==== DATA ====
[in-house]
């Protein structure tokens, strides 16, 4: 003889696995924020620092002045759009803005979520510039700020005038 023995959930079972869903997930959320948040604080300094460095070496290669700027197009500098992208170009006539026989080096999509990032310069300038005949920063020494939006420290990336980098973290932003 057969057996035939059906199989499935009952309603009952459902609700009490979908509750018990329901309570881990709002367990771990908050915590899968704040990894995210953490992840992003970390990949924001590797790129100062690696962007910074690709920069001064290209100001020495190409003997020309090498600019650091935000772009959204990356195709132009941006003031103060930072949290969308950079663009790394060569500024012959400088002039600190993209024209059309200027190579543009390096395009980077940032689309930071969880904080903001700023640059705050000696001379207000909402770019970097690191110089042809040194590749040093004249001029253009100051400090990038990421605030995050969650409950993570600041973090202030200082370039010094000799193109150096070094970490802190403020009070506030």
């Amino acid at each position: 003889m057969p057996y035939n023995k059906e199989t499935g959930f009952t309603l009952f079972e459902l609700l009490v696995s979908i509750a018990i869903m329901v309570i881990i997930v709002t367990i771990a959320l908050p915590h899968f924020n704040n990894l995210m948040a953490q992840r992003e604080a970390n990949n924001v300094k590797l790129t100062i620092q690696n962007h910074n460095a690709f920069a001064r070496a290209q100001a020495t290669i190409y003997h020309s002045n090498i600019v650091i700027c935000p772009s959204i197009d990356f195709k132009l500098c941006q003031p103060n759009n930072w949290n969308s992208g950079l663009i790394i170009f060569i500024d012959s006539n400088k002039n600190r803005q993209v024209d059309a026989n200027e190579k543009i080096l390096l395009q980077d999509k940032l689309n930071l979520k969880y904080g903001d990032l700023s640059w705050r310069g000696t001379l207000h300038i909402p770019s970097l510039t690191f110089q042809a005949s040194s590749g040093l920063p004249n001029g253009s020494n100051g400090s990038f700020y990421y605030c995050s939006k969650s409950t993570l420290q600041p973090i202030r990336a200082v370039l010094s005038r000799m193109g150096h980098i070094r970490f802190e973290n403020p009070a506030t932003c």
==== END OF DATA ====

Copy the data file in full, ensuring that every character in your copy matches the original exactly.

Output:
[in-house]
């Protein structure tokens, strides 16, 4: 003889696995924020620092002045759009803005979520510039700020005038 023995959930079972869903997930959320948040604080300094460095070496290669700027197009500098992208170009006539026989080096999509990032310069300038005949920063020494939006420290990336980098973290932003 057969057996035939059906199989499935009952309603009952459902609700009490979908509750018990329901309570881990709002367990771990908050915590899968704040990894995210953490992840992003970390990949924001590797790129100062690696962007910074690709920069001064290209100001020495190409003997020309090498600019650091935000772009959204990356195709132009941006003031103060930072949290969308950079663009790394060569500024012959400088002039600190993209024209059309200027190579543009390096395009980077940032689309930071969880904080903001700023640059705050000696001379207000909402770019970097690191110089042809040194590749040093004249001029253009100051400090990038990421605030995050969650409950993570600041973090202030200082370039010094000799193109150096070094970490802190403020009070506030």
């Amino acid at each position: 003889m057969p057996y035939n023995k059906e199989t499935g959930f009952t309603l009952f079972e459902l609700l009490v696995s979908i509750a018990i869903m329901v309570i881990i997930v709002t367990i771990a959320l908050p915590h899968f924020n704040n990894l995210m948040a953490q992840r992003e604080a970390n990949n924001v300094k590797l790129t100062i620092q690696n962007h910074n460095a690709f920069a001064r070496a290209q100001a020495t290669i190409y003997h020309s002045n090498i600019v650091i700027c935000p772009s959204i197009d990356f195709k132009l500098c941006q003031p103060n759009n930072w949290n969308s992208g950079l663009i790394i170009f060569i500024d012959s006539n400088k002039n600190r803005q993209v024209d059309a026989n200027e190579k543009i080096l390096l395009q980077d999509k940032l689309n930071l979520k969880y904080g903001d990032l700023s640059w705050r310069g000696t001379l207000h300038i909402p770019s970097l510039t690191f110089q042809a005949s040194s590749g040093l920063p004249n001029g253009s020494n100051g400090s990038f700020y990421y605030c995050s939006k969650s409950t993570l420290q600041p973090i202030r990336a200082v370039l010094s005038r000799m193109g150096h980098i070094r970490f802190e973290n403020p009070a506030t932003c």